Surprise medical bills have increasingly become a topic of heated national debate. One out of every two adults in America has opened their mail in disbelief due to one of these surprise charges. Thankfully, there is almost unanimous consent among policymakers and regulators that something must be done. Yet Senate legislation like the Lower Health Care Costs Act (S. 1895), which proposes to use a median in-network rate as the benchmark for out-of-network providers, is not the answer. This approach will drain the number of practicing physicians, reduce the quality of care, and increase costs.
The details of these direct impacts, moreover, are troublesome.
- The proposed price control system will reduce payment rates for both in- and out-of-network healthcare service providers by between 15 and 20%.
- With lower payment rates, self-employed physicians will be very likely to leave their practices to become employed physicians in hospitals.
- Lower payment rates will also force employed physicians to see more patients and cut down their non-patient time, which is typically devoted to research and training.
- Federal and state governments will lose both corporate and individual income tax revenue from physicians who leave their practice.
Without question, public support for ending surprise medical bills is strong. And so is opposition to a rate setting system. According to a recent national poll conducted from May 31 to June 1, 69% of Americans prefer an independent third-party resolution over allowing the government to set rates. Furthermore, 81% of Americans believe insurance companies should pay for surprise medical bills.
Finally, there is much to be learned from individual states who have set their own policies to address these surprise charges. New York successfully curbs surprise medical bills by requiring the mediator to use the 80th percentile of charges to eliminate outlier charges by out-of-network healthcare service providers. An assessment of five years since the law’s enactment shows New York’s system has many positive outcomes. In addition, evidence from New York suggests that the independent dispute resolution (IDR) system that relies on market-based rates would work for all parties. In contrast, the California price control system has created additional physician shortages. Worse yet, under California’s model, premiums continue to rise, insurers frequently fail to pay out-of-network physicians usual and customary rates for out-of-network emergency services, and regulators fail to enforce the system.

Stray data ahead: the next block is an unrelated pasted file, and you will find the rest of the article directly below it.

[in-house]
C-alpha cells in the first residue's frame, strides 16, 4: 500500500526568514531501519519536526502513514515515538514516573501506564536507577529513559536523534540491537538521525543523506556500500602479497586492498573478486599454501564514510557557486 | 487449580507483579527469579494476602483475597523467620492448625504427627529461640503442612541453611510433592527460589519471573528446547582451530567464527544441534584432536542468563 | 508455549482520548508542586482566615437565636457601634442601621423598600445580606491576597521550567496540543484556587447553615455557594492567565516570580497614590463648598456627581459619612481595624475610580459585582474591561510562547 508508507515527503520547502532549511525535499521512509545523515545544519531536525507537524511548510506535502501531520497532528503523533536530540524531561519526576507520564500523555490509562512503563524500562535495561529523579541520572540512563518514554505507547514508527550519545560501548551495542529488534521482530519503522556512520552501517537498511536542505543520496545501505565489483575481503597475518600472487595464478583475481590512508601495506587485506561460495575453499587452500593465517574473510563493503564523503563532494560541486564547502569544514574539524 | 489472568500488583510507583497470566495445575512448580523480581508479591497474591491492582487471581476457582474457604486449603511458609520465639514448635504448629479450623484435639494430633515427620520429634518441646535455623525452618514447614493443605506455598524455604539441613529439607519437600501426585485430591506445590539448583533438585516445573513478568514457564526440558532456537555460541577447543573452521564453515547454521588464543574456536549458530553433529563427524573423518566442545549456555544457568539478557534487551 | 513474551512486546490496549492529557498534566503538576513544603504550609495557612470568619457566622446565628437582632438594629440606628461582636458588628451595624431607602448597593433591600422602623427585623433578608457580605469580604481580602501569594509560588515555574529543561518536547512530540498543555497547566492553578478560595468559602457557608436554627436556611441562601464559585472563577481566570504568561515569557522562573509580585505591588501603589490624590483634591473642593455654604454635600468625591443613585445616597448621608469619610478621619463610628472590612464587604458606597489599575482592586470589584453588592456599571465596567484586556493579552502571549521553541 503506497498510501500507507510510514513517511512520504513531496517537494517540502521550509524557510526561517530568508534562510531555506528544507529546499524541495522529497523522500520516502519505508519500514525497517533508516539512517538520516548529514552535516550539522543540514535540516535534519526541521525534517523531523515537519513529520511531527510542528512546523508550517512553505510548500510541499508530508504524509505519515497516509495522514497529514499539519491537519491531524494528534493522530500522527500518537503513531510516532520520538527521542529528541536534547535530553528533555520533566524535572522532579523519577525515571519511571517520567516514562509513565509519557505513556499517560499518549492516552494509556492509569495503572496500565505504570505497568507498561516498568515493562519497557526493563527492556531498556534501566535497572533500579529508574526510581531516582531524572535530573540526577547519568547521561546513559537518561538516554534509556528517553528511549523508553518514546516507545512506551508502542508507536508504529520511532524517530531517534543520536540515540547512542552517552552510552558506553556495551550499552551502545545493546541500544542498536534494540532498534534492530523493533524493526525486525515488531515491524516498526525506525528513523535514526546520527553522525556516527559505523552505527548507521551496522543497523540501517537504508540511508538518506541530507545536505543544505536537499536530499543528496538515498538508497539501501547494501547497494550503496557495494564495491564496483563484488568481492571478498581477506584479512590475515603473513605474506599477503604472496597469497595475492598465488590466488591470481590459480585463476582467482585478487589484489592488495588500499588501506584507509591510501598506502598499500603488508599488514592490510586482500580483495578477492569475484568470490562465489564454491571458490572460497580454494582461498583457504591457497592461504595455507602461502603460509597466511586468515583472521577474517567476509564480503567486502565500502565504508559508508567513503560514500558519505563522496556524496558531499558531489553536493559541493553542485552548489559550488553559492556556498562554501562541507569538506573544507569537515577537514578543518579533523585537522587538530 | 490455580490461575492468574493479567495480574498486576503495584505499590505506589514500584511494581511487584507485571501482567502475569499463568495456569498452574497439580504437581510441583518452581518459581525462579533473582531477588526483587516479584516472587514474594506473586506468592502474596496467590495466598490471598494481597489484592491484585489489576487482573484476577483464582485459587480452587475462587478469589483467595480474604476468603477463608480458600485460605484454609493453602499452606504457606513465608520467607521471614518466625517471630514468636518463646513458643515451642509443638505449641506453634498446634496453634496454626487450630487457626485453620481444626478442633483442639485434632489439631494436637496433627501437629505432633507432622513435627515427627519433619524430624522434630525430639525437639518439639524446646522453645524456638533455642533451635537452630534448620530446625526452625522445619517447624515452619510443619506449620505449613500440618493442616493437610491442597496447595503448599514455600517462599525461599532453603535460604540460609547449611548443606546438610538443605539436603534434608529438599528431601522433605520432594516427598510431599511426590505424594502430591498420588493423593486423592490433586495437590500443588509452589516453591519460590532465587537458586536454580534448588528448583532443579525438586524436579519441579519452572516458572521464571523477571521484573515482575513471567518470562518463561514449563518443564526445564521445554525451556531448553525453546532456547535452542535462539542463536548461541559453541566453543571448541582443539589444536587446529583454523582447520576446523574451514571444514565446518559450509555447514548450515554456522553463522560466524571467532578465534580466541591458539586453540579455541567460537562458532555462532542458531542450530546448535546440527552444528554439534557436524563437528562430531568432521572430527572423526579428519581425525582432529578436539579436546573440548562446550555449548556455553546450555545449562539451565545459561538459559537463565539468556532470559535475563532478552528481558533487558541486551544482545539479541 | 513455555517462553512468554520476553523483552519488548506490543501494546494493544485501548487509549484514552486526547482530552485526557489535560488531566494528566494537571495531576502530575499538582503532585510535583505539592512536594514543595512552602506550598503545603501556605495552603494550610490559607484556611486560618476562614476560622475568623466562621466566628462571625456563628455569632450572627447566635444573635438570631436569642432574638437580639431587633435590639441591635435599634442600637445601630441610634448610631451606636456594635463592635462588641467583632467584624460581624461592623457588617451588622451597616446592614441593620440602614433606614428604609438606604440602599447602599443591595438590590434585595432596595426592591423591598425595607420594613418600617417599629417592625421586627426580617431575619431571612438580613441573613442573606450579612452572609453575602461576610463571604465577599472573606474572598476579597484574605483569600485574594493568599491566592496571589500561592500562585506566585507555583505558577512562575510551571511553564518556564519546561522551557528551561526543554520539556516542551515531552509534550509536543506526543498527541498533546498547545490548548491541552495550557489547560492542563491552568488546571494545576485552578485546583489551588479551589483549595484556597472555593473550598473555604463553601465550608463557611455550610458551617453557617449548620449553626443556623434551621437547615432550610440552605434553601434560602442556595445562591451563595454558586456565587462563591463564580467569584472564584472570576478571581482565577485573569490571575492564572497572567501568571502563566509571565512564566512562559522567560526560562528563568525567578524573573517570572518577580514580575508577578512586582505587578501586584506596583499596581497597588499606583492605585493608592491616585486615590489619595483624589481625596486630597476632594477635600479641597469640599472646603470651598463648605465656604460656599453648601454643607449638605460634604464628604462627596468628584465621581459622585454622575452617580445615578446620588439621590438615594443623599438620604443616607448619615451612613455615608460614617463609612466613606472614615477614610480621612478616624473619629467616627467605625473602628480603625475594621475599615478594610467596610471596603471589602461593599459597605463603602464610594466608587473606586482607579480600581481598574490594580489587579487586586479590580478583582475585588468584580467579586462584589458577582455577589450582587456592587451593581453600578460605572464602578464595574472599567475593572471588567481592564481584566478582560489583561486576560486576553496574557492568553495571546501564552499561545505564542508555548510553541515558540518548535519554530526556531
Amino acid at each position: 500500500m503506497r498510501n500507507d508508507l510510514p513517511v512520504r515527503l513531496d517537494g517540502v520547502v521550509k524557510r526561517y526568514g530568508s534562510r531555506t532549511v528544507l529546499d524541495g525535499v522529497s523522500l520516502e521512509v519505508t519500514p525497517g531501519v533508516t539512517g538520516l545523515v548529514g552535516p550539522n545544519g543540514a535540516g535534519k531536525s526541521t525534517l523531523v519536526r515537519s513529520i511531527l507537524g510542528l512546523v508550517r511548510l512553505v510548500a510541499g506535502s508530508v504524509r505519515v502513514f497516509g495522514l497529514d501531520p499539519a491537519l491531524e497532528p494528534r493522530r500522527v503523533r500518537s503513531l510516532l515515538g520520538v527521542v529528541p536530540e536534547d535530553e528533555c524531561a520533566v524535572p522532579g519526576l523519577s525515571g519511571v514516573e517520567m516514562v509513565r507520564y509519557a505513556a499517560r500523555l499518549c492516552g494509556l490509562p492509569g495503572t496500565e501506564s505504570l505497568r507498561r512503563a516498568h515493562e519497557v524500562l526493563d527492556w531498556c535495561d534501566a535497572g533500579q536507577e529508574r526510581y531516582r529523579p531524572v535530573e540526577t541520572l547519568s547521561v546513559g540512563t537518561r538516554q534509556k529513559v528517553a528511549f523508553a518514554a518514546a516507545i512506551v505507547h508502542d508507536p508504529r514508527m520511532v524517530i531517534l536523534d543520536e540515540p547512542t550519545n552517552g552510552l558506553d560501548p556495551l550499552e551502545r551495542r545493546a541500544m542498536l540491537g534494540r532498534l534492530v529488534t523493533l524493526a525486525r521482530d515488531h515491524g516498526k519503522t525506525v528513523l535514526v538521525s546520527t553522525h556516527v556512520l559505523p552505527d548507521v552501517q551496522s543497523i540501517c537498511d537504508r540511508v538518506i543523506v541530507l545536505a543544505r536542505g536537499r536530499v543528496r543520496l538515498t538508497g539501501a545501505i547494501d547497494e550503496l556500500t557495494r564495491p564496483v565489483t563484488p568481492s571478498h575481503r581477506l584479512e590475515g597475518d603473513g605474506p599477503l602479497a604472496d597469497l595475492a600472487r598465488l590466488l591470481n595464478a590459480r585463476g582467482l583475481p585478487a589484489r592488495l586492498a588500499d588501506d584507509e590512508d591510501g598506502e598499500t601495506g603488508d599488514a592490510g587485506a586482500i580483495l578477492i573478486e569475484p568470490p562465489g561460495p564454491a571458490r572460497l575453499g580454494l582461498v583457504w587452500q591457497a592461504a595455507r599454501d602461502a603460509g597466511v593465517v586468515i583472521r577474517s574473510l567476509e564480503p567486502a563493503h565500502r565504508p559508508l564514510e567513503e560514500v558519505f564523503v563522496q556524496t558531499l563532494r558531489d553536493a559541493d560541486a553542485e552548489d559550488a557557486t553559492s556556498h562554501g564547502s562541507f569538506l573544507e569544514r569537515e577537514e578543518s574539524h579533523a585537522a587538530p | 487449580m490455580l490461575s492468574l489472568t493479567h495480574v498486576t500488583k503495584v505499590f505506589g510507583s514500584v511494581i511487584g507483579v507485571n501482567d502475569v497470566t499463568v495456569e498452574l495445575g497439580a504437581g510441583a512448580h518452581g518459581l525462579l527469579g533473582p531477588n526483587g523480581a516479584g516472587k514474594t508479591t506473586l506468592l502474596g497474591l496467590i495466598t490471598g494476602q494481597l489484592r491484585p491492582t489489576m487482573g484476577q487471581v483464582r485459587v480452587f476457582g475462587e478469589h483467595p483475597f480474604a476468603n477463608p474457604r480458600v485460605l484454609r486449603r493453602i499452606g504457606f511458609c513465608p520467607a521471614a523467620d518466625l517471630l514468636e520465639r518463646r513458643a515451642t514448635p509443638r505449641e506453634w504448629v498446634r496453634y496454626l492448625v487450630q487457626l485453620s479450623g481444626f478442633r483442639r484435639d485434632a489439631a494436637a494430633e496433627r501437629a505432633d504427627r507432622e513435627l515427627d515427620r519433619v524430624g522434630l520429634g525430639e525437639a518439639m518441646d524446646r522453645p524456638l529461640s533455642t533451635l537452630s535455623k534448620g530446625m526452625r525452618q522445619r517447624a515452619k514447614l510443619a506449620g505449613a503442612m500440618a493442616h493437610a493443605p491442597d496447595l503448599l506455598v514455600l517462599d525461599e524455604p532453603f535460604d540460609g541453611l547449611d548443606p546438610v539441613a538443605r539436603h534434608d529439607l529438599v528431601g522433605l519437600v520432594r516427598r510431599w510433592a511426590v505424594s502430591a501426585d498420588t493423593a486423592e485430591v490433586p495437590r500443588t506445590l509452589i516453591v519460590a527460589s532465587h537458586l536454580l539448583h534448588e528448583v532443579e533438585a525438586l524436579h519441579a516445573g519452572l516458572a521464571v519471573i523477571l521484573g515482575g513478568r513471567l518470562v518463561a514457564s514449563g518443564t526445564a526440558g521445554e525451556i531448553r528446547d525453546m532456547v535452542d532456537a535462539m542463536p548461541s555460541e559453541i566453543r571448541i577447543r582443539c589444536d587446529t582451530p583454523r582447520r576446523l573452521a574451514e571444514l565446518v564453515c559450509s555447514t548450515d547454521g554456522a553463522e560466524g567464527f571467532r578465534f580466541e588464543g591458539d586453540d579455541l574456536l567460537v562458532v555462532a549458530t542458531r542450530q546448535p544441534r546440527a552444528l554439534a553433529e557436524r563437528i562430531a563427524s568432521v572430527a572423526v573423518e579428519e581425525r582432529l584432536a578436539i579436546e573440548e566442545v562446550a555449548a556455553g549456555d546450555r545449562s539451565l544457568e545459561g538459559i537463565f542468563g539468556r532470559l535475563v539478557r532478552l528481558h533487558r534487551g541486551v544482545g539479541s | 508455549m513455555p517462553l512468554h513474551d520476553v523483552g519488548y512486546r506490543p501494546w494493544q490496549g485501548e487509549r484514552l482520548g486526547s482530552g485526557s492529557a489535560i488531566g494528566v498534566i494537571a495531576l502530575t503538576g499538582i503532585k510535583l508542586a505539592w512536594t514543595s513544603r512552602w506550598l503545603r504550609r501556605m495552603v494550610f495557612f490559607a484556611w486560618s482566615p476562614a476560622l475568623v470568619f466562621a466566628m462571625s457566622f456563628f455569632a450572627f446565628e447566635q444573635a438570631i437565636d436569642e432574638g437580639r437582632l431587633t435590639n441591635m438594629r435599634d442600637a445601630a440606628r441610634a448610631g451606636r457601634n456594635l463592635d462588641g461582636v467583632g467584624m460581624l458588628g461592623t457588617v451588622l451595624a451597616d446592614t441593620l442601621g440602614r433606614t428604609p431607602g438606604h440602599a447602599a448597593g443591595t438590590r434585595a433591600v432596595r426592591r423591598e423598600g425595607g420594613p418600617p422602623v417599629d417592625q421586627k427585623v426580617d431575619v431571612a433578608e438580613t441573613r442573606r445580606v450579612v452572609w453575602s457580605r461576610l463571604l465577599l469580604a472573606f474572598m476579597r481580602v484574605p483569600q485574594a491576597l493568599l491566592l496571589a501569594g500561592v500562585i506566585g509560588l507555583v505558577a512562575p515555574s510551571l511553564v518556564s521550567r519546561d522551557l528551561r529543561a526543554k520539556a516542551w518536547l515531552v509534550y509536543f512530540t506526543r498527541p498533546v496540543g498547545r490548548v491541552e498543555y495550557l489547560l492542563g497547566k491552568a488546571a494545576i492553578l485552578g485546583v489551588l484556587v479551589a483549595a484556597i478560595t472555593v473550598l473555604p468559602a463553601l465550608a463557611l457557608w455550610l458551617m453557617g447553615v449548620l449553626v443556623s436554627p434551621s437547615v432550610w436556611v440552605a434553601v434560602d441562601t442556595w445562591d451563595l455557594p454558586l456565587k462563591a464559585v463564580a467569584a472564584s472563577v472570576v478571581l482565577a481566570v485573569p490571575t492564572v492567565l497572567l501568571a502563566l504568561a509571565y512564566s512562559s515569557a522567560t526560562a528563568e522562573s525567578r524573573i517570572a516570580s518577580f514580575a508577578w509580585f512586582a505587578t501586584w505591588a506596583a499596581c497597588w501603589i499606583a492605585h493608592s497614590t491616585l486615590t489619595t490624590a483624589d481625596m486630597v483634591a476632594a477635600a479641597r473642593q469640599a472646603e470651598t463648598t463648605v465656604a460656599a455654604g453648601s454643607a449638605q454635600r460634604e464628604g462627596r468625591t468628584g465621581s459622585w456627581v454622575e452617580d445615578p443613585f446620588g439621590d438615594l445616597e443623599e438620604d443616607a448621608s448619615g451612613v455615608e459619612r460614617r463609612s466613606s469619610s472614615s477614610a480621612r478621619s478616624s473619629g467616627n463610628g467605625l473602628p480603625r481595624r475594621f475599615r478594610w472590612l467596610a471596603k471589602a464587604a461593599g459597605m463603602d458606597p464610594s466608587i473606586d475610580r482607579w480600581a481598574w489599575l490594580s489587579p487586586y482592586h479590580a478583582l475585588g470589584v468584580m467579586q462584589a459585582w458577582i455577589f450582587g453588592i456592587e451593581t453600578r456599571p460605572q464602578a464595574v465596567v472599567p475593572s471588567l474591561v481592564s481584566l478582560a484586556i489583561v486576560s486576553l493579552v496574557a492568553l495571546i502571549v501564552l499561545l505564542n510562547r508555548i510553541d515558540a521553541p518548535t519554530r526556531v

Our new report on this issue, “An Assessment of the CBO Cost Estimate of S. 1895”, provides further details on why a market-based approach, like New York State’s system, will lead to better outcomes for patients, healthcare providers, and insurers alike.
About the Author
Dr. Nam Pham
ndp | analytics
Nam Pham is managing partner of ndp | analytics, a strategic research firm that specializes in economic analysis of public policy and legal issues. Prior to founding ndp | analytics in 2000, Dr. Pham was vice president at Scudder Kemper Investments in Boston, where he was responsible for research, asset allocations, and currency hedging for global and international bond funds. Before that he was chief economist of the Asia region for Standard & Poor’s DRI; an economist at the World Bank; and a consultant to both the Department of Commerce and the Federal Trade Commission.
Dr. Pham is an adjunct professor at The George Washington University. Dr. Pham holds a PhD in economics from The George Washington University, an MA from Georgetown University, and a BA from the University of Maryland. He is a former member of the board of advisors to the Dingman Center for Entrepreneurship at the University of Maryland, Smith School of Business and a board member of the Food Recovery Network.
About ndp | analytics
Founded in 2000, ndp | analytics is a strategic economic and communications research firm. Through the rigor of quantitative analyses, the firm produces reports, creative content, and other research for a diverse group of clients, including trade associations, corporations, law firms, multi-lateral organizations, and government agencies. By uniting this rigorous analysis with clear communication, ndp | analytics turns data into action.